There are many types of reader and not all find it easy, but the more you read the easier it gets and the broader your depth of comprehension. Many young people now seem to think reading is a chore and give the skill little time to develop. I believe that by reading fiction from a broad spectrum of authors will lead to at least one or two becoming a favourite and inspiring the reader to consume more of their content. For me it’s Clive Cussler in fiction and I have every one of his books but I also read many other fictional offerings. Sometimes a title does not reveal the jewel of the content so never judge a book by its cover! Reading biographies of your heroes or those that lead your field of expertise can also be a great source of inspirational development.
An ability to write your thoughts down is also a basic requirement. I will let you into a secret, the reason I write using a computer is because my handwriting is an illegible scrawl that even I have trouble re-reading and my punctuation is also questionable. Years ago when I was at school I would have been considered nearly illiterate. Today there are many tools to help you, from spell checkers to voice to text recorders. So really nobody has any excuse not to get their thoughts down as hard copy and I have to admit that although my handwriting is appalling, it is often the only way to get the thoughts out of my head fast enough when I have an idea. When you read your vocabulary improves and in turn the content of your written thoughts also improve.
My views on mathematics are probably the most contentious by the learned and underestimated by the student. When I was young, great emphasis was placed on basic maths such as multiplication up to and including the twelve times table, the addition and subtraction of very small fractional numbers to very large whole numbers, division of numbers and the relationship between the numerators. I wish more time had been given to understand basic maths and to explain that advanced mathematics such as equations are really just a taster of the truly advanced and varied disciplines of mathematics that your profession may take you in. When you are young, take time to learn the basics. It is not easy but again perseverance is key to your understanding and success.
Leaving school and your early working years can be a time of turmoil and lack of fulfilment. How anyone can truly know what they will enjoy for an occupation when they have little or no experience of working life is impossible. How many young (and older) people are trapped in jobs that do not inspire or motivate them to use and develop all of their skills. Having an inquisitive mind about everything can lead you in directions you had possibly never thought about as a career or solution to a problem. Be a seeker of all knowledge especially those that interest you.
Last but not least and arguably the most important, dare to dream. Success is measured by the failure strewn path you will tread on your journey through life. Failure is not to be taken as a literal but more a step in your learning curve. Failure is only a true failure if you learn nothing from it. Never lose sight of your dreams and make sure your dreams are BIG!
I have been very lucky in my life so far and if I can inspire just one person to strive for a more fulfilled life, I will be a happy man. So let me give you a little insight into my success. At school above being a Motocross champion, I wanted to be an aeronautical engineer, inspired by the space race to land on the moon. Life took me in a different path at school that meant I left at 15 years old with no exams taken or even any school grade. Furthermore, the job I had found myself in ceased to trade and even now I remember the day that I realised I had no qualifications and no future in fact absolutely nothing! Move forward 40 years or so and I can look back at a career path in which I have owned several small business ventures in a variety of fields including a twelve year stint building a successful haulage business from a measly $600 to a $1,600,000 turnover before selling up to go back to college to study advanced computer application programming to add to my motor vehicle engineering and transport related qualifications. A time as a non-professional motocross racer racing my own hand built machinery in the seventies and eighties to working in Formula 1, MotoGp and World Rally in a supporting role for many of the top teams and their sponsors. I have visited and driven in more than thirty countries and stayed in the best of hotels that had it not been for my job I would not have done or experienced.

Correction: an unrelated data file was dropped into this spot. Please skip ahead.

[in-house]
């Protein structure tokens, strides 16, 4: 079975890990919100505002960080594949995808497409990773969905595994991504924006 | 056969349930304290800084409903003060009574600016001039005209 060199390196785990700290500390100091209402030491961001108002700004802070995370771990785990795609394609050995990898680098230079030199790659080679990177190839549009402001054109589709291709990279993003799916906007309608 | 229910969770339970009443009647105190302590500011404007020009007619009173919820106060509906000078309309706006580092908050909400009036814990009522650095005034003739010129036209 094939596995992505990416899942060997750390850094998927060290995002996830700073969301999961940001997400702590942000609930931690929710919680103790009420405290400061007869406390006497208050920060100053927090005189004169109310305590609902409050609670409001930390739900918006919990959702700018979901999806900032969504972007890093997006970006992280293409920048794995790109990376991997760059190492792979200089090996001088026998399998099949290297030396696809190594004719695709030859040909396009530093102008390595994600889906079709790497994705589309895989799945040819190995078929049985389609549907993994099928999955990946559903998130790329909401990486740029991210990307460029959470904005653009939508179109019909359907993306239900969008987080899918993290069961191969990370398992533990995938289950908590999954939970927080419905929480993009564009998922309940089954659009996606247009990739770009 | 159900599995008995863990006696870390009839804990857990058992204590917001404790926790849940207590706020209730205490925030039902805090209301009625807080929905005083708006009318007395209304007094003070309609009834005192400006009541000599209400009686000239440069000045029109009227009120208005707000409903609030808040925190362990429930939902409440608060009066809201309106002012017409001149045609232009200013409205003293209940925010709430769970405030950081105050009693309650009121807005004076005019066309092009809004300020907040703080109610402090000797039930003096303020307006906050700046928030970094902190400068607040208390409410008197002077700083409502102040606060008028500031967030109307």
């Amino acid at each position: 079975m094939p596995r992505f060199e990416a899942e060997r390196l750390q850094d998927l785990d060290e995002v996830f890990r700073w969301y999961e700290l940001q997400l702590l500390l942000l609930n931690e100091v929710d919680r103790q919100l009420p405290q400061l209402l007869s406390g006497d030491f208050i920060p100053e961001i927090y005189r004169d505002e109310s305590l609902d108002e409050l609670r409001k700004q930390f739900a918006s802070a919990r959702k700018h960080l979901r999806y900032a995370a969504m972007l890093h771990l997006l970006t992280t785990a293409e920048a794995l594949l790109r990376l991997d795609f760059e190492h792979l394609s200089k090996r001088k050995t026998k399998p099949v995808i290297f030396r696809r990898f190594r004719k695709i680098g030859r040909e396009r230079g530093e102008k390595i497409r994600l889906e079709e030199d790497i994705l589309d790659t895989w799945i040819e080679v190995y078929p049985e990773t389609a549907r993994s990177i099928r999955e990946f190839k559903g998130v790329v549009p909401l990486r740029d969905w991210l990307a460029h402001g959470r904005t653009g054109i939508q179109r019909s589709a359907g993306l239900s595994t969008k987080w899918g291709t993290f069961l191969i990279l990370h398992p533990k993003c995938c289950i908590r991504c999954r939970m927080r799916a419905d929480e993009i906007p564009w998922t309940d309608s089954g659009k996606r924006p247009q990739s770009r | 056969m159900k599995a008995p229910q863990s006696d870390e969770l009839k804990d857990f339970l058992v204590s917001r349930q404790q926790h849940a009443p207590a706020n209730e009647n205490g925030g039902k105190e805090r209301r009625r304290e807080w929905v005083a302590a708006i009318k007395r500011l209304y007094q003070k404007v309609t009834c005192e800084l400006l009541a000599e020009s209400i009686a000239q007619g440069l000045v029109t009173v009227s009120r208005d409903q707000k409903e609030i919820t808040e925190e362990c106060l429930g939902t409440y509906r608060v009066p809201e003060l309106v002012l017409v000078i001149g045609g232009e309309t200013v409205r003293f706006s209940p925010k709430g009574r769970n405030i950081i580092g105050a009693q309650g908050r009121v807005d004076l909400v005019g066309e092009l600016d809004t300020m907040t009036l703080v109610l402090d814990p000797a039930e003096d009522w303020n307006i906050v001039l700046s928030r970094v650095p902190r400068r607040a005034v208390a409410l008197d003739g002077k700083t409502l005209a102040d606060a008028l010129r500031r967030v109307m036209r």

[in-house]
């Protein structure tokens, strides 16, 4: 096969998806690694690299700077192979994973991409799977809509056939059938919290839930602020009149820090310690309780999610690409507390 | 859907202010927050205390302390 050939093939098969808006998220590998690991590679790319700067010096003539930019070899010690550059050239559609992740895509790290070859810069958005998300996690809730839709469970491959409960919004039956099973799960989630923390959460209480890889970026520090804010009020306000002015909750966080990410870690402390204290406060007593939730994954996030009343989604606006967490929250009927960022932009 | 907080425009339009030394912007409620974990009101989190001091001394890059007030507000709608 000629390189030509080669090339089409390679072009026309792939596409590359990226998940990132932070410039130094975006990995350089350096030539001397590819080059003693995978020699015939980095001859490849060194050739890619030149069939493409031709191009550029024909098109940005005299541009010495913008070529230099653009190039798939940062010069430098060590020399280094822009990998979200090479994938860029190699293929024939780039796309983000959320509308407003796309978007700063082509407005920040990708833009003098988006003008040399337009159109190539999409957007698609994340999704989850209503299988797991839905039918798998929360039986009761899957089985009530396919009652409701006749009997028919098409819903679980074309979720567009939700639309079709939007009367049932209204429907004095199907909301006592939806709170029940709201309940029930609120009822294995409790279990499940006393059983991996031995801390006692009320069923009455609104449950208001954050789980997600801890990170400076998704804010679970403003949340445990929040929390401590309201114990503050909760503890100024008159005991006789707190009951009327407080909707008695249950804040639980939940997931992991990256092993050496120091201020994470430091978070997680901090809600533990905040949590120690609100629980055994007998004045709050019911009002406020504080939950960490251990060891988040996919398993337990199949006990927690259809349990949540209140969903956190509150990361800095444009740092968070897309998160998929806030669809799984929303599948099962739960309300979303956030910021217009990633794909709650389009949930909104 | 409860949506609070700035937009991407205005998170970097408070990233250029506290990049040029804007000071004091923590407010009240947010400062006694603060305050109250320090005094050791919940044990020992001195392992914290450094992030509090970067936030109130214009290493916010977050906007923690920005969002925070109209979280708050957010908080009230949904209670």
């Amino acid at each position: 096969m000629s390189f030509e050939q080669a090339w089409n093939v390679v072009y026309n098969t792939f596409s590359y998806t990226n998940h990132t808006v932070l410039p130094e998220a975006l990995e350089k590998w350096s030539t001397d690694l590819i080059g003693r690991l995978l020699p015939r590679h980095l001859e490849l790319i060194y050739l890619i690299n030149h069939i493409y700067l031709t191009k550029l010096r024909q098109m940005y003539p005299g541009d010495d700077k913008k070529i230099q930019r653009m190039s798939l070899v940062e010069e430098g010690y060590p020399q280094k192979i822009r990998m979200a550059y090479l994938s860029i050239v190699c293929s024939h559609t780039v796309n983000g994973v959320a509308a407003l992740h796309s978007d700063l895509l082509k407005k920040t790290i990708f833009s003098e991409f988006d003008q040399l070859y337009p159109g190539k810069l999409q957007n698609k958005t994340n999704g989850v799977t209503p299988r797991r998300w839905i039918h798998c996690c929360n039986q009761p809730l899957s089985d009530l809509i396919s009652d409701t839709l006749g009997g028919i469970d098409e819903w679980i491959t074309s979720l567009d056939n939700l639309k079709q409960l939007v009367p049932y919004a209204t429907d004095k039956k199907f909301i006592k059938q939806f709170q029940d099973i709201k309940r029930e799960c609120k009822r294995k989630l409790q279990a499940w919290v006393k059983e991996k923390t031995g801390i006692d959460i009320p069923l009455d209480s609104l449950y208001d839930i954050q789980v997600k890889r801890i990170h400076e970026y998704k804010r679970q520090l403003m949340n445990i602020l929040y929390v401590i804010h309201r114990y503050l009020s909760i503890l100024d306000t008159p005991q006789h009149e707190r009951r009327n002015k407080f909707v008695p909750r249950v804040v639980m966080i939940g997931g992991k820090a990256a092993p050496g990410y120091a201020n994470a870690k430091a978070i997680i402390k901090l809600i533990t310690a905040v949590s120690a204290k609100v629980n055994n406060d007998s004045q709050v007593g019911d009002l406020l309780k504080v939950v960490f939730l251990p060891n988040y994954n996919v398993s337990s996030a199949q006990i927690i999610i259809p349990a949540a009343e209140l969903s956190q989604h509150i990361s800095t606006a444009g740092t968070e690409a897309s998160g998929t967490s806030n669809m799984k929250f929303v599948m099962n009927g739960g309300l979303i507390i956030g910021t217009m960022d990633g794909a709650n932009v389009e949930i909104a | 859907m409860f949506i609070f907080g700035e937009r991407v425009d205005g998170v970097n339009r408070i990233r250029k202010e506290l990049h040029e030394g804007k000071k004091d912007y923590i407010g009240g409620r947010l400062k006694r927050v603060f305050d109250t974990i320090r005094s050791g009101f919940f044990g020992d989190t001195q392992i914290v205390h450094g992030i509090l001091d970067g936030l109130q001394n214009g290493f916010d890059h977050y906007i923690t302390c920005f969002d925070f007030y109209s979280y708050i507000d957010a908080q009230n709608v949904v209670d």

I may not be a millionaire financially but I am a billionaire in the value of my experiences! Right now I am back driving a truck (or semi if your reading this in the states) I am a team leader and driver trainer for one of the UK’s leading food groups and hoping to pass on my skills as a driver so others may develop theirs further.
Am I something special? No, I certainly am not. I am no different than anyone else and I firmly believe that anyone can do what I have done and even a lot more. It all depends on how motivated you are to discover your true calling and pursue it to the level you want. There is no shame in changing direction at any point as how do we know where a path leads us until we travel it?
Am I at the end of my journey? NEVER!! Until my dying breath I will be striving to achieve, learn, be inquisitive and dream. Where will it lead me? I don’t know. But what I do know is that opportunity has to be pursued through continuous personal development. Through continuous practice of the above six core skills I have highlighted you will become a truly proficient master of your own destiny. I am in charge of my destiny and I still have a big dream so watch this space. What do you dare to dream?